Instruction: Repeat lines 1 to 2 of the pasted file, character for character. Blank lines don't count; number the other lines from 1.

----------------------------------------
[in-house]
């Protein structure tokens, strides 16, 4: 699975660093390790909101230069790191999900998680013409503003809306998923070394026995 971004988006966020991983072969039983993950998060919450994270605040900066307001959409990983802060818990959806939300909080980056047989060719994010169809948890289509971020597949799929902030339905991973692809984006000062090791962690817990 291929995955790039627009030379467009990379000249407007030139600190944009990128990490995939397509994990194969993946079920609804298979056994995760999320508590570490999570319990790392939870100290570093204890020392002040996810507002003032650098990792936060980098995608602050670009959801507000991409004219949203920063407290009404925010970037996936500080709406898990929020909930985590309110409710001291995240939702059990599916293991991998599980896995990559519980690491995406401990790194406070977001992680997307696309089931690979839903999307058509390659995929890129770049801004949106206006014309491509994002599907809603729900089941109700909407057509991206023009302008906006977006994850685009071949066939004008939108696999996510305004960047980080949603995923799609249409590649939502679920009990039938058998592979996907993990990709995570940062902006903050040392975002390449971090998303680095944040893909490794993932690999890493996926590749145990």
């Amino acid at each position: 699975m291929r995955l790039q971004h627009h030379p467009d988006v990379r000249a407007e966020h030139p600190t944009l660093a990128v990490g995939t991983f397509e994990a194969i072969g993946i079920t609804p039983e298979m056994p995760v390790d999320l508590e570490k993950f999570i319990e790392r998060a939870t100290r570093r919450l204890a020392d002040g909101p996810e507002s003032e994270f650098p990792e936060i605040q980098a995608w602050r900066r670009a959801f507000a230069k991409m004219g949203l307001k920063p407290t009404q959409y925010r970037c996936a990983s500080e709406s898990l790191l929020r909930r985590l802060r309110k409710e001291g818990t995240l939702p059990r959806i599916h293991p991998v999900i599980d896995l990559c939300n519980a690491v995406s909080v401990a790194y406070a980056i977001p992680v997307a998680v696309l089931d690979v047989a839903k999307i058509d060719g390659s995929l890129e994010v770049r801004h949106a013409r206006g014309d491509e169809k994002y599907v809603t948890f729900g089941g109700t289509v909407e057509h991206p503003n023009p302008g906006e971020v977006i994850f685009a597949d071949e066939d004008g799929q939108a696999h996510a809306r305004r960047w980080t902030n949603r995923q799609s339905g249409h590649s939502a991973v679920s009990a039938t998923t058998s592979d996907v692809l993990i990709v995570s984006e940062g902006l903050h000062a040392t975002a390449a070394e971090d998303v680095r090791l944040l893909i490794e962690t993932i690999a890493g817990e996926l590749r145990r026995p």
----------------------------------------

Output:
[in-house]
């Protein structure tokens, strides 16, 4: 699975660093390790909101230069790191999900998680013409503003809306998923070394026995 971004988006966020991983072969039983993950998060919450994270605040900066307001959409990983802060818990959806939300909080980056047989060719994010169809948890289509971020597949799929902030339905991973692809984006000062090791962690817990 291929995955790039627009030379467009990379000249407007030139600190944009990128990490995939397509994990194969993946079920609804298979056994995760999320508590570490999570319990790392939870100290570093204890020392002040996810507002003032650098990792936060980098995608602050670009959801507000991409004219949203920063407290009404925010970037996936500080709406898990929020909930985590309110409710001291995240939702059990599916293991991998599980896995990559519980690491995406401990790194406070977001992680997307696309089931690979839903999307058509390659995929890129770049801004949106206006014309491509994002599907809603729900089941109700909407057509991206023009302008906006977006994850685009071949066939004008939108696999996510305004960047980080949603995923799609249409590649939502679920009990039938058998592979996907993990990709995570940062902006903050040392975002390449971090998303680095944040893909490794993932690999890493996926590749145990």